Brandin Knight, right, and the Panthers won their first Big East conference crown.
But with him, they are Big East champions.
Knight led his team, albeit gingerly, onto the Madison Square Garden floor 40 minutes before tip-off Saturday night. Then he led the Panthers to their first-ever Big East title, 74-56 over Connecticut.
"They're the toughest team in the league," UConn coach Jim Calhoun said. "And they're the best."
Knight strained a tendon in his right ankle in Friday's semifinal win over Boston College, and was questionable for Saturday's final. But he stayed up until 2 a.m. getting treatment Friday night, and then got an early wake-up call Saturday for more treatment.
"There was no way I was going to miss this game," Knight said. "The only way I wouldn't play is if I couldn't walk."
So while the rest of the Panthers participated in an impromptu pregame dunk contest before the officials arrived, Knight settled for perimeter jumpers. Smart move. Within the first two minutes against UConn, Knight had nailed two shots from outside that sent the Huskies a message: I'm good to go.
Still, there were some scary moments.
Midway through the first half, Knight hobbled off the floor and briefly returned to the locker room. He practically limped through the entire game.
Huskies fans still heckled him when he was at the foul line, but when Knight slipped and fell at one point in the second half, both Taliek Brown and Tony Robertson of UConn helped him up. They knew the kind of effort Knight was giving.
And he never let up. When Connecticut cut Pitt's lead to four with 6:54 to play, Knight nailed a 3-pointer from NBA range. And with under two minutes to play and Pitt up 14, Knight floor-burned one side of his body for a diving steal when UConn rolled an inbounds pass to save some clock. The game was already over -- well, for everyone else.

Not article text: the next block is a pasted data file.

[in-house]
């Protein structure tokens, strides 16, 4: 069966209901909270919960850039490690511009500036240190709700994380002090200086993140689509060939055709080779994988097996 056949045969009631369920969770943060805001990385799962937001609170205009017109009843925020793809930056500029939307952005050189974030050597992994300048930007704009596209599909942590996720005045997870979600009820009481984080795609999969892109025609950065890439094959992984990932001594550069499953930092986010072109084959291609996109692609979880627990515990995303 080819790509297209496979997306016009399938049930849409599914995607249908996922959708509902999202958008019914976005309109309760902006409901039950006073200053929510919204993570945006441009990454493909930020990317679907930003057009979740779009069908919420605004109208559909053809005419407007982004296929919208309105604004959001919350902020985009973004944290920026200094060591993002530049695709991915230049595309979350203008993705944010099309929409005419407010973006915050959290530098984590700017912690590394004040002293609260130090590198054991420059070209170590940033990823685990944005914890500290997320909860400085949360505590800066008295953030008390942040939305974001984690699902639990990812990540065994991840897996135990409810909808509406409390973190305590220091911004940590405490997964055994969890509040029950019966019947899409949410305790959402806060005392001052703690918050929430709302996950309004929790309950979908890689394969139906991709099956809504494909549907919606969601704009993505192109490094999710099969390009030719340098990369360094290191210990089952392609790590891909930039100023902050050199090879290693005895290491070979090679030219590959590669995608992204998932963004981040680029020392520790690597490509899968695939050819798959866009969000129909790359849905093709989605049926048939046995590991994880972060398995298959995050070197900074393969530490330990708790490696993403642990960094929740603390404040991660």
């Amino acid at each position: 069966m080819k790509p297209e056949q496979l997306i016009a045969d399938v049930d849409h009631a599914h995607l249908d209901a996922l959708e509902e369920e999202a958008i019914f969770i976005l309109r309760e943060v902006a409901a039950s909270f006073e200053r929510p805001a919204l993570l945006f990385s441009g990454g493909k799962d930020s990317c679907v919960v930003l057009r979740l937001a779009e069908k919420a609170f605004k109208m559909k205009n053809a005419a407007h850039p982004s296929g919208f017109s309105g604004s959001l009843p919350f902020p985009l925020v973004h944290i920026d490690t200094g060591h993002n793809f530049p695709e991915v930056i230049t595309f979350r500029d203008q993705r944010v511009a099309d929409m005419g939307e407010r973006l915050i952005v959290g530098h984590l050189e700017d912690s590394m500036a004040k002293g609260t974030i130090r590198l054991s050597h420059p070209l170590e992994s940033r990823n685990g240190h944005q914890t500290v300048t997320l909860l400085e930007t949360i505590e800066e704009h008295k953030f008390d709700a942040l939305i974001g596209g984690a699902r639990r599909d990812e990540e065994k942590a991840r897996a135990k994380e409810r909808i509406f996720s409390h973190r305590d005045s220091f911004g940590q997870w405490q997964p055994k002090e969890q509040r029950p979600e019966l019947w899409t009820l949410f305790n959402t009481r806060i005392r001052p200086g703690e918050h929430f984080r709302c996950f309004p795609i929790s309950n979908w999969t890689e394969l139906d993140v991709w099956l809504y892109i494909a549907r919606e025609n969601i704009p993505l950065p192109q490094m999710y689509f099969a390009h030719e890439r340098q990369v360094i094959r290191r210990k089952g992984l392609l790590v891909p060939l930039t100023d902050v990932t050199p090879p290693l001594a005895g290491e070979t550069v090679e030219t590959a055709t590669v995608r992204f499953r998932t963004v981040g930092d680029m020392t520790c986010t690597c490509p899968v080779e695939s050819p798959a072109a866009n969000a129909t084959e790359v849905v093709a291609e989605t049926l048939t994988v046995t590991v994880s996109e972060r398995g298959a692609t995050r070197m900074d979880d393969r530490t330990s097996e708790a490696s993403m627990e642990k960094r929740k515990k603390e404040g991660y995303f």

"It's all just guts and determination," Pitt coach Ben Howland said. "He's just too tough."
That goes for his whole team.
Forward Chevon Troutman played on a sore ankle, yet shut down UConn star Emeka Okafor. Guard Carl Krauser was nursing a hamstring injury as well. But Pitt just wanted this one more. This was their third straight Big East championship game -- last year, they lost a double-overtime heartbreaker to the Huskies.
"We didn't want to be the Buffalo Bills of the Big East tournament," Knight said. "We wanted to start making some history."
And they did, thanks to Knight, in particular. Even tournament MVP Julius Page agreed his teammate was more deserving of the honor. But Knight didn't care.
After the final horn, when he was surrounded by cameras, Knight let out a high-pitched scream. His smile told you it had nothing to do with pain.
The Panthers have more history to make. With a healthy Brandin Knight, Pittsburgh is a national championship contender. With a limping Brandin Knight, they might be too.
Kieran Darcy is a writer for ESPN The Magazine and frequent contributor to ESPN.com.